Updated on 09/17/2011 9:55AM

$2 standard: Rock-solid foundation


NEW YORK - Imagine if the next time you went to the gas station, some of the pumps were marked $2.20 a gallon and some carried a price of $1.10, but either way 10 gallons of gas would cost you $22. Why, you might ask, are some of the pumps advertising what clearly is the price for only half a gallon?

Welcome to the current state of American simulcasting.

Among the 22 tracks that have conducted racing so far this year, there are no fewer than seven different schemes being employed as to whether to post probables, will-pays, and mutuel payoffs in $1 or $2 increments:

* A slim majority, 12 of the 22, post every mutuel price in the familiar $2 format that has served racing perfectly well for the better part of a century. Hats off to Aqueduct, Beulah, Charles Town, Fair Grounds, Sam Houston, Mountaineer, Oaklawn, Penn National, Philadelphia, Suffolk, Sunland, and Tampa.

* Two others, Delta Downs and Laurel, deviate by using a $1 price only for the superfecta.

* Gulfstream uses a $1 standard only for superfectas and the pick four.

* Turfway uses a $2 payoff for everything except a $1 daily double.

* Turf Paradise uses $2 for the double and everything except a $1 exacta and trifecta.

* Golden Gate, Rillito, and Santa Anita use $2 for the daily double and quinella and $1 for everything else including exactas and trifectas.

* Los Alamitos uses $1 for everything except $2 quinella payoffs.

This parimutuel Tower of Babel is growing taller at the same time that two other things are happening that should be tearing it down: The ongoing growth of simulcasting, and the consolidation of tracks under the ownership of either Churchill Downs or Magna Entertainment.

A player might be looking simultaneously at exacta probables in the fourth at Santa Anita and the 10th at Gulfstream. In Florida, an exacta combining a 2-1 shot and a 3-1 shot is being advertised at $19, while the same combo at Santa Anita appears to be paying $9. Is there a crawl on the simulcast screen saying that Santa Anita is using the half-gallon system? Of course not. Why is it the burden of the customer to memorize every dissenting track's unique scheme?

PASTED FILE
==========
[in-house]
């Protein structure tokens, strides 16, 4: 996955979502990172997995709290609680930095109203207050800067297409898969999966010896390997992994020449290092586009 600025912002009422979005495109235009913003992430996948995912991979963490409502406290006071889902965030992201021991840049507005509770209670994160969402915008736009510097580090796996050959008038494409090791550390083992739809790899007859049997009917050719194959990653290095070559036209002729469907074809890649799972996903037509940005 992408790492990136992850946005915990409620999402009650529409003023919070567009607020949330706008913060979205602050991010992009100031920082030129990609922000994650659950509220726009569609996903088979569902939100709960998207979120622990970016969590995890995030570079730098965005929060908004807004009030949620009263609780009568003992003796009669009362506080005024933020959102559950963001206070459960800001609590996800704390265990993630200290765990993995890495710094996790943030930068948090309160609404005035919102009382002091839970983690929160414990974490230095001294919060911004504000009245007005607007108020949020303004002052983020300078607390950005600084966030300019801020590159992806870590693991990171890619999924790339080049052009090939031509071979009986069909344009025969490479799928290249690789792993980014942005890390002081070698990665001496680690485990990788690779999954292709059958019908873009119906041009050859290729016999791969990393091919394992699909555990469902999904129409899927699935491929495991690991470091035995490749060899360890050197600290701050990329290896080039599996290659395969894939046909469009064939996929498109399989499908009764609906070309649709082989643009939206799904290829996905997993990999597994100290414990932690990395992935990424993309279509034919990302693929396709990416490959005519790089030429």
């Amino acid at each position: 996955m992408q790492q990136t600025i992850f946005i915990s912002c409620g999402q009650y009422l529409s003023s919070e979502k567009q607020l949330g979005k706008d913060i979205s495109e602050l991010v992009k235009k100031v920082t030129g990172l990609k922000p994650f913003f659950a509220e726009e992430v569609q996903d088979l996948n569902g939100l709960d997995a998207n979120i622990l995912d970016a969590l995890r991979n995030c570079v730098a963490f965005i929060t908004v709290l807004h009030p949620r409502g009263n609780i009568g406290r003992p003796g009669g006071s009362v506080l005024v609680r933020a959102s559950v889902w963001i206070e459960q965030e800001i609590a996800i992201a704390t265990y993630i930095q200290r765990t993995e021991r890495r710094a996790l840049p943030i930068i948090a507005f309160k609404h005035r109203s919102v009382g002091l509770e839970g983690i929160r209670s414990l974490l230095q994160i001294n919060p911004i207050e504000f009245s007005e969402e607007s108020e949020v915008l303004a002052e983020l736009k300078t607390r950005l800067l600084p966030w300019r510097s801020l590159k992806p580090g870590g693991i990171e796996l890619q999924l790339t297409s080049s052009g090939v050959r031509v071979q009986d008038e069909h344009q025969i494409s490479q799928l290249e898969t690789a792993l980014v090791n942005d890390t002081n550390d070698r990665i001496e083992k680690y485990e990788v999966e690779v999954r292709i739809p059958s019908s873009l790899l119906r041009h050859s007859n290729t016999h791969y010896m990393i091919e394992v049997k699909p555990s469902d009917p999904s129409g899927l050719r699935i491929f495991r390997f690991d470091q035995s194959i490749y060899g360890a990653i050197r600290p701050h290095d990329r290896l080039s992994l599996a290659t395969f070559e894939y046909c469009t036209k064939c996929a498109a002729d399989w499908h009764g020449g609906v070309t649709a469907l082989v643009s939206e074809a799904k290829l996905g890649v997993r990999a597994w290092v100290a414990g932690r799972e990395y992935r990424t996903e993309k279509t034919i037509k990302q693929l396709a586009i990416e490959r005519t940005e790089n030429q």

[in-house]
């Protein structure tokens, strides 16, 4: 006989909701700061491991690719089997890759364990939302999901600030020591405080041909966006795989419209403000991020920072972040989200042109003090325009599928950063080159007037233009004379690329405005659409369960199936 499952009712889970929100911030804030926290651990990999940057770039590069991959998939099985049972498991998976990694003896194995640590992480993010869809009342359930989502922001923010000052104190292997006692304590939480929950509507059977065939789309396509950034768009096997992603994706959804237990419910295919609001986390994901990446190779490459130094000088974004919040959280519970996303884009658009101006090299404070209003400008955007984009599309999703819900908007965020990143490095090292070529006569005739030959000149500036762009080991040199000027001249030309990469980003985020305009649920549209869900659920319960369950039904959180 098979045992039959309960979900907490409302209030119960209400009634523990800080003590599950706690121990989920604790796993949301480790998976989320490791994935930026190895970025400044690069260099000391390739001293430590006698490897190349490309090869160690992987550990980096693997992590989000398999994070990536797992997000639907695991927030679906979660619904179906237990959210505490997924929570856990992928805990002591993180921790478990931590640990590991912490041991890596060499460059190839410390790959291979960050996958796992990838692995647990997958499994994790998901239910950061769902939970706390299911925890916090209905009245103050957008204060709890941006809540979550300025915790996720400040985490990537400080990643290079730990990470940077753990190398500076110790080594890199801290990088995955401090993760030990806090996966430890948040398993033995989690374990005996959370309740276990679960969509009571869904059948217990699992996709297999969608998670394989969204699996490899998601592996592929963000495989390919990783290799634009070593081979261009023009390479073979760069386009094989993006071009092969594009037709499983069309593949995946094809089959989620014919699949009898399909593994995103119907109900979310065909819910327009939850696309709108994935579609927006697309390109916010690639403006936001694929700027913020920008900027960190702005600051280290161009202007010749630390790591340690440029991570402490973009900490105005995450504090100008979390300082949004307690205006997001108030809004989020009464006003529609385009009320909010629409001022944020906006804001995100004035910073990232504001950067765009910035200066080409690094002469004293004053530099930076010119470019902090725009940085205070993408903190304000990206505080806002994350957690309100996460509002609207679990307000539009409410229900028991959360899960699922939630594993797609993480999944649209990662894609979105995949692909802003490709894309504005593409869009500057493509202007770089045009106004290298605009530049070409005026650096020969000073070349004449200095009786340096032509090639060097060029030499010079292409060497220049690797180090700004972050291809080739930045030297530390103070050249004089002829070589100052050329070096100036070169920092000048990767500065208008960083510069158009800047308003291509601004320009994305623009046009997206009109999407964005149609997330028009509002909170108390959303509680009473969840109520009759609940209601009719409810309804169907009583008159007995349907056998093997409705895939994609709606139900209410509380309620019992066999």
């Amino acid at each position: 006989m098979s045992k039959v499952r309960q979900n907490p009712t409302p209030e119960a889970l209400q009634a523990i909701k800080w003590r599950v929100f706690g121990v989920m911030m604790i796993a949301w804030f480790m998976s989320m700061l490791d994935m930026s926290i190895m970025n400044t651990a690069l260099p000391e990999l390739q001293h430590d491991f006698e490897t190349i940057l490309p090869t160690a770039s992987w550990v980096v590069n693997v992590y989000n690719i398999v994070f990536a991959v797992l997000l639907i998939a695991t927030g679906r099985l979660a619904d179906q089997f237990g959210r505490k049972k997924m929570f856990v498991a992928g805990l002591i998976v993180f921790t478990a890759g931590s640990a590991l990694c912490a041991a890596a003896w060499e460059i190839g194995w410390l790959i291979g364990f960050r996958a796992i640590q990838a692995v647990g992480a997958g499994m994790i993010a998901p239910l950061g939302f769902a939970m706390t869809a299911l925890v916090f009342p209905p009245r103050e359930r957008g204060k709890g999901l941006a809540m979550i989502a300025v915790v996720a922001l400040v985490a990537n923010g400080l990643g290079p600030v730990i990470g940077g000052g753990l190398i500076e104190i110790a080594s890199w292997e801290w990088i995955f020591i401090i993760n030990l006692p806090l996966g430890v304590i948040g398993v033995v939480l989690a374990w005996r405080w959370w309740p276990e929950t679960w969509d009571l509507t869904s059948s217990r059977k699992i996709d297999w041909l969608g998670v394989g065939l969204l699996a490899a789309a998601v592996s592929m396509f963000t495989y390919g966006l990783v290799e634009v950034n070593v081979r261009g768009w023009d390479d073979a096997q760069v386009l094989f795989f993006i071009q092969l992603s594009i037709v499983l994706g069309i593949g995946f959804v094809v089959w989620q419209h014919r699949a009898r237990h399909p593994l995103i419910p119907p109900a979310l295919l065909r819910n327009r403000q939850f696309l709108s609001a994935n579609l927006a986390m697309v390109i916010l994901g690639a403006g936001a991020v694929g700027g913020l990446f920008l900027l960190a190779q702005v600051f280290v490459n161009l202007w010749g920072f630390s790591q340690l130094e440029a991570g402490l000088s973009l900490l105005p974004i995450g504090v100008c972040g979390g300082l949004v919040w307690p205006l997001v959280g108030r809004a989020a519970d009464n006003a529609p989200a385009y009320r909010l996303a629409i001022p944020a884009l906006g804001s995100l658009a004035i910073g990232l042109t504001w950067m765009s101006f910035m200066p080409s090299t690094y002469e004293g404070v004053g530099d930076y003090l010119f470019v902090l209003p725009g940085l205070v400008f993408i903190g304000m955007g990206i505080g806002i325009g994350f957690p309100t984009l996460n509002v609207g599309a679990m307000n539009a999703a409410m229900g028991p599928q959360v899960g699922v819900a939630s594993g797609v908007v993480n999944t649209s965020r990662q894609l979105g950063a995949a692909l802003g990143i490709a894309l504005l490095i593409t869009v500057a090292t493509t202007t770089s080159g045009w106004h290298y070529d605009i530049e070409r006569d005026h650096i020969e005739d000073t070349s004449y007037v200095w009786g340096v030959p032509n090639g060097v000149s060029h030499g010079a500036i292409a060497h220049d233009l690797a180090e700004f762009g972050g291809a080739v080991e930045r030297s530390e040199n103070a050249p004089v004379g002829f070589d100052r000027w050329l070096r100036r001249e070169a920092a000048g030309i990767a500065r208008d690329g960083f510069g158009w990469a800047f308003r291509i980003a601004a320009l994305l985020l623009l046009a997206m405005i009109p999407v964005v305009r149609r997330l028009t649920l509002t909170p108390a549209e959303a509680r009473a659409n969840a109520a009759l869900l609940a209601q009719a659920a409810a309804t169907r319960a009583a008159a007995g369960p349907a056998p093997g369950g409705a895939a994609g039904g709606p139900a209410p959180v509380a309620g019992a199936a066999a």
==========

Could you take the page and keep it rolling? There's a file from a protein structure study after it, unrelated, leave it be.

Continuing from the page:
Magna owns both Gulfstream and Santa Anita and is spending heavily to get players at both tracks to bet on the other's races. Yet it can't even use the same mathematics at both. Later this year, Churchill will offer similar inconsistency among Calder, Churchill, and Hollywood.

There is no logic whatsoever to the choice of which bets are displayed in $1 probables and payoffs and which are at $2. At some tracks the bets with smaller payoffs are stated in the smaller increments while others take the half-priced route only for four-horse bets with big payoffs. Nor do the payoffs correspond to minimums for each type of wager. The only reason some tracks use a $2 standard for quinellas, which they sell for as little as $1, is that they don't want the embarrassment of posting a $1.80 payoff when a chalky quinella pays $3.60.

Posted payoffs are looking more and more absurd. Here's what went up on the screen after the fifth race at Golden Gate on Feb. 9:

$1 exacta $9.50
$2 quinella $13.00
$1 trifecta $32.00
$2 DD $7.20
$1 Pick 3 $6.30

Quickly now: Which were good or bad payouts and how much do you stand to collect if you had $2 worth of each? Give up? That's probably the proper response.

At least none of the tracks that have made the unfortunate decision to post some prices in $1 increments would dream of doing the same for traditional win, place, and show payoffs, sparing us the further atrocity of a 4-5 shot paying $1.80 to win and $1.05 to show. That would be "tampering with the gold standard," said one mutuels director who thinks his own track's policy of posting some $1 prices is "an idiotic decision by people in our marketing department who have never made a bet."

Multiple wagers, which account for nearly three times as much handle as straight pools, should be held to the same gold standard. Even if there are some valid arguments for $1 prices, they are trumped by an overriding need for consistency.

The one and only time a payoff should be posted in a $1 increment is when a single $1 winning ticket is sold in a pool, as happens frequently on superfectas in smaller venues. Then the $1 payoff is both accurate and informative and does not misrepresent the size of a pool or the number of winners.

In all other circumstances, a $1 payoff price is as absurd and confusing as saying that Secretariat won the 1973 Belmont by 15 1/2 double-lengths or 62 half-lengths.